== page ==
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Computer and internet technology continues to advance at a breakneck pace with little abatement in sight. Undoubtedly, this technology sector has offered more bang for the buck for consumers and businesses than any other technological advancement of the 20th Century. A few personal anecdotes to prove my point:
  • My first computer, which cost several thousand dollars in 1980, possessed 64K memory and mass storage consisting of two floppy drives. With four floppy drives on the system (I purchased two additional drives for $1,800.), alphabetically reordering a flat-file customer database took in excess of six hours. The identical procedure on a desktop computer system today costing around $500 would take at most a few seconds to perform.
  • While a high school student, I recall having to beg my parents to drive me to Philadelphia, over an hour away, to research a report on spectroscopy because the local library had no references on the subject. Such information can now be acquired on your desktop over the Internet.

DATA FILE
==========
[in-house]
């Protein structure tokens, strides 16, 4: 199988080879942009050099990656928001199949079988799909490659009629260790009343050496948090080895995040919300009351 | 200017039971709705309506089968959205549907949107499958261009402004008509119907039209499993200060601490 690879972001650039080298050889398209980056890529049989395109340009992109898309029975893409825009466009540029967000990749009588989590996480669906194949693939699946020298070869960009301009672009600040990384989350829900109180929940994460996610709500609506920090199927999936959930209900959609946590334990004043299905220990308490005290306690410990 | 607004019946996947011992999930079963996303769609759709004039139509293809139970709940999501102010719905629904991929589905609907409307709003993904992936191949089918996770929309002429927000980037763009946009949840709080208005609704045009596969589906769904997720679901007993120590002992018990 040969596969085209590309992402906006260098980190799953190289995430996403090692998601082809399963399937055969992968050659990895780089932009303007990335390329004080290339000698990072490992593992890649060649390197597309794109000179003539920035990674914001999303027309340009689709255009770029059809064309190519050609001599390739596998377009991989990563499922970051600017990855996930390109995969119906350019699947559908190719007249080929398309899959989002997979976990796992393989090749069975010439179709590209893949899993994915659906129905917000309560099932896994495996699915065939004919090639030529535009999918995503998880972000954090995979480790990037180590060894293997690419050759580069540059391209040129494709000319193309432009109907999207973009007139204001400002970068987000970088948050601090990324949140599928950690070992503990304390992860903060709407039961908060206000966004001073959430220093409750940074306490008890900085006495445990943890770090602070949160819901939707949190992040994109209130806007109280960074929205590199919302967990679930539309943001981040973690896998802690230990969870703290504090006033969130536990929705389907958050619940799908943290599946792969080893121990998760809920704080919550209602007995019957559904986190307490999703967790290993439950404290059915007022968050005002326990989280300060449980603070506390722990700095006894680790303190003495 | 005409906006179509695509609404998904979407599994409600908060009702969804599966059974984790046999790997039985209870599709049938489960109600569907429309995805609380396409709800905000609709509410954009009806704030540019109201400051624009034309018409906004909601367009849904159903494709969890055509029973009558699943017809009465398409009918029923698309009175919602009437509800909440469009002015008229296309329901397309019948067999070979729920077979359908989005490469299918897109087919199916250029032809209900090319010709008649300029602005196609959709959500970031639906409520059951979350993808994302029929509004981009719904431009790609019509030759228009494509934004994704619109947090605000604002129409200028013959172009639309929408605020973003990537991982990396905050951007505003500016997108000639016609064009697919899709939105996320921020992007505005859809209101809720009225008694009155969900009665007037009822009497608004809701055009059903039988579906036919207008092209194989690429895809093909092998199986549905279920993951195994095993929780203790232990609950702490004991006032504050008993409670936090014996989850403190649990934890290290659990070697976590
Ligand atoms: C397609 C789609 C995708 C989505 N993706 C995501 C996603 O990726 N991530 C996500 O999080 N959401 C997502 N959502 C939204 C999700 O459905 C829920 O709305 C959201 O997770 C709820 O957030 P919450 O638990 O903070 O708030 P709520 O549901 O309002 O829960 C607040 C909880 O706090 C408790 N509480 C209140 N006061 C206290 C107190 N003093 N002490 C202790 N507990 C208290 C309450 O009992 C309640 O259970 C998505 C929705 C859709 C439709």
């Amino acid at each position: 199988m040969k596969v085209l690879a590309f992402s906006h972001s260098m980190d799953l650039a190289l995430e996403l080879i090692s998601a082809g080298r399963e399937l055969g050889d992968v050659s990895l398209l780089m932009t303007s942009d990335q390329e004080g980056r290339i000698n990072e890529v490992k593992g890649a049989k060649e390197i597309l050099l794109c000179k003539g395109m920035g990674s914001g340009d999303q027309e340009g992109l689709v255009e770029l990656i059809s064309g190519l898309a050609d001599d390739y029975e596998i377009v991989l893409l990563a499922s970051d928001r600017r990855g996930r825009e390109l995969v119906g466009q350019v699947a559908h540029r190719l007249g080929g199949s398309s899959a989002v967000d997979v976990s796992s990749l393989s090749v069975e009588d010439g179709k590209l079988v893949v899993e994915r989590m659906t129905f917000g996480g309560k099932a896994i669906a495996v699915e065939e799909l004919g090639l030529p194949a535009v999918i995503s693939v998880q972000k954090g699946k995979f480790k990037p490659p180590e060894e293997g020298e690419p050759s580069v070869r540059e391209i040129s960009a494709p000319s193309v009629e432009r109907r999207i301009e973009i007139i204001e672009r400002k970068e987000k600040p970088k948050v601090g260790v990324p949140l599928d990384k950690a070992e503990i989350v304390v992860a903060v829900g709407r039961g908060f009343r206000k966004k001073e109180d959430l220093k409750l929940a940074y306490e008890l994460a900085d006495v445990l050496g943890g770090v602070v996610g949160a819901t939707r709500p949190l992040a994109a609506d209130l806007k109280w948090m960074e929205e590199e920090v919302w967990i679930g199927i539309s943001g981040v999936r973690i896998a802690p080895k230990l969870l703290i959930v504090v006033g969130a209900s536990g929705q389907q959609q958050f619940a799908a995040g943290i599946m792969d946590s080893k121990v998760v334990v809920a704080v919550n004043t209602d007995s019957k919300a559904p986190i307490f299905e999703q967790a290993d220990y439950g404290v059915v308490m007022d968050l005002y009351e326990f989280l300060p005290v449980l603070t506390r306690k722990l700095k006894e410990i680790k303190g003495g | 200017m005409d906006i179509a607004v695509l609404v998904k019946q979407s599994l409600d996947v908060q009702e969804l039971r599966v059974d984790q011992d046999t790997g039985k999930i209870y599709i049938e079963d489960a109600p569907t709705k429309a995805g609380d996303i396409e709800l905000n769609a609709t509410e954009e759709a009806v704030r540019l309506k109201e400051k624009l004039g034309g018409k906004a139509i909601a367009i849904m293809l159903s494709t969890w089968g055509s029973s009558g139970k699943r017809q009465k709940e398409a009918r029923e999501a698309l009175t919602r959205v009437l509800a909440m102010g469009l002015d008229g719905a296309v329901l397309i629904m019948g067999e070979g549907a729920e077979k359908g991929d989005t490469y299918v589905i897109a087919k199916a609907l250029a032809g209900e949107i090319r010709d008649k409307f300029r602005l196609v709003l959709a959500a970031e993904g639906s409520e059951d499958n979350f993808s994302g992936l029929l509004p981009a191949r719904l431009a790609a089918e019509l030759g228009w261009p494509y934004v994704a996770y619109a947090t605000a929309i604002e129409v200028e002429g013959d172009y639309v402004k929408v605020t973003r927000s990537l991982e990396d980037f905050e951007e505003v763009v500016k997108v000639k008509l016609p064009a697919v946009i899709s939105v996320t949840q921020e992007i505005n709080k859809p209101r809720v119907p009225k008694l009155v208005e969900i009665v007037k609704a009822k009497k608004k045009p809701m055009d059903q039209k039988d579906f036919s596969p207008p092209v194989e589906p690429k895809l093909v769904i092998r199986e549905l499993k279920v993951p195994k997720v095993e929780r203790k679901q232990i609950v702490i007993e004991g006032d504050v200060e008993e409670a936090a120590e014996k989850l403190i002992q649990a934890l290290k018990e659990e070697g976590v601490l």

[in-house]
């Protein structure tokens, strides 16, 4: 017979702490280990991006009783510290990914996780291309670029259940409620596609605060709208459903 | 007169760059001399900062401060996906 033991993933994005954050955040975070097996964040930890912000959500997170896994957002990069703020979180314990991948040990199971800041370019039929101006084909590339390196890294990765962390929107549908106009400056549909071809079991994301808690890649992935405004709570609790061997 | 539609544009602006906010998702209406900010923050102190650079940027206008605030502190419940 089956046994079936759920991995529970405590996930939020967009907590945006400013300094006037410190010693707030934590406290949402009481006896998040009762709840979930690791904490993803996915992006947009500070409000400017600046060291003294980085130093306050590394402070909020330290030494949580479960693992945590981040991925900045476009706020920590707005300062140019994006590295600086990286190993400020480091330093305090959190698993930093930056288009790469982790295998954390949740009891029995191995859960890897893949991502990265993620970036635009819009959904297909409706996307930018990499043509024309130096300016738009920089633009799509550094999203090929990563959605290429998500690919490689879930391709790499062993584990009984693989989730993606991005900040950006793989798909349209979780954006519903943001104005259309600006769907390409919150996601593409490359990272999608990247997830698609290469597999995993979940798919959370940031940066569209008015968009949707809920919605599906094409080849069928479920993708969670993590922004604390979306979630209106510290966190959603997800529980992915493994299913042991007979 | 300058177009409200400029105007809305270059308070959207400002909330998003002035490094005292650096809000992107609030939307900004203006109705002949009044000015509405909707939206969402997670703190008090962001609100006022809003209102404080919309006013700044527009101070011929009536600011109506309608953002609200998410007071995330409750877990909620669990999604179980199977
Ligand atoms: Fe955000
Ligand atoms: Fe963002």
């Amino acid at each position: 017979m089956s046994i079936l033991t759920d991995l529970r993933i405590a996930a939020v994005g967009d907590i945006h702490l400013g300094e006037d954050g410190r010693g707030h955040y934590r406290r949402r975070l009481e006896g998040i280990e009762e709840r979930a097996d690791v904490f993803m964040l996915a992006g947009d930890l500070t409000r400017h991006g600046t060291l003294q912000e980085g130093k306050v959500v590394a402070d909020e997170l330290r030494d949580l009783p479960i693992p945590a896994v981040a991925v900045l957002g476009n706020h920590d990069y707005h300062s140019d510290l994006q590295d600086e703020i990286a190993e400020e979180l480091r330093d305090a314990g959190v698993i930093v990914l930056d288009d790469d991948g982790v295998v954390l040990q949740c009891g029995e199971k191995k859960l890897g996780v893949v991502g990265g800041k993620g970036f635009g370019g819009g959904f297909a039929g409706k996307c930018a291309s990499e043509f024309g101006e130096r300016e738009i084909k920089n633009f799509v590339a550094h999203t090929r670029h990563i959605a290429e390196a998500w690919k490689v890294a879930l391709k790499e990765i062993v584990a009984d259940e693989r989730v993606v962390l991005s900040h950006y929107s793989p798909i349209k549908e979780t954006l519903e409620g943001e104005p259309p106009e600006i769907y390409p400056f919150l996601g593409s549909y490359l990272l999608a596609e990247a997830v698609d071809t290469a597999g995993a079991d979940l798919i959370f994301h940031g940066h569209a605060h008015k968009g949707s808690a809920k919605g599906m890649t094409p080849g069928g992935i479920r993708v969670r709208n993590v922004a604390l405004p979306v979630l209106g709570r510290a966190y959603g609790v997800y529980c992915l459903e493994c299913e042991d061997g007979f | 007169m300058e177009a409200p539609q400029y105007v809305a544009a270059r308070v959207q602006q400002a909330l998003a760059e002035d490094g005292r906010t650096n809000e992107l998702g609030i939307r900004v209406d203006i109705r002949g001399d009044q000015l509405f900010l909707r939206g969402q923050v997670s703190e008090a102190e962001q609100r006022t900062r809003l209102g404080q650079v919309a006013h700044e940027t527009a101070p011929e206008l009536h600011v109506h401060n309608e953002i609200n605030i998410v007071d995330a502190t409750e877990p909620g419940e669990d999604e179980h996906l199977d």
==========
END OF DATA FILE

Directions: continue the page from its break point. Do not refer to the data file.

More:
• Many of us remember making extensive use of the typewriter and the slide rule in our earlier days. These devices are now virtually extinct, replaced by computers, handheld calculators, personal digital assistants (PDAs) and other mobile devices such as the iPhone. Anyone using a typewriter or slide rule is considered to be an anachronism.
Technology is always a mixed blessing, however, making our lives at the same time both simpler and more complex. Computer and internet technology is no exception to this rule. The rapid advance of computer and internet technologies makes it difficult for the casual computer user and the seasoned professional alike to keep up with new industry developments and products.

In the not-too-distant past the main vehicle for real-time at-a-distance communication was the telephone. At the advent of the Computer Age the telephony system had become a widely-used, highly reliable communications medium within industrialized nations. Problems were most frequently limited to difficulty and expense in making overseas connections, disconnected or poor quality long distance calls, caller misdials (usually resulting in a polite apology — something rarely heard today) and a very rare telemarketer who was always a real person.

Now, in the still fledgeling Information Age, our telephone lines are routinely inundated by annoying recorded telemarketing messages and internet connections enable our computers to be assaulted by spyware, viruses, worms and hackers bent on doing everything from simply being annoying to turning our lives into living hell by destroying data, pilfering proprietary business secrets and personal information, and launching denial of service (DoS) attacks.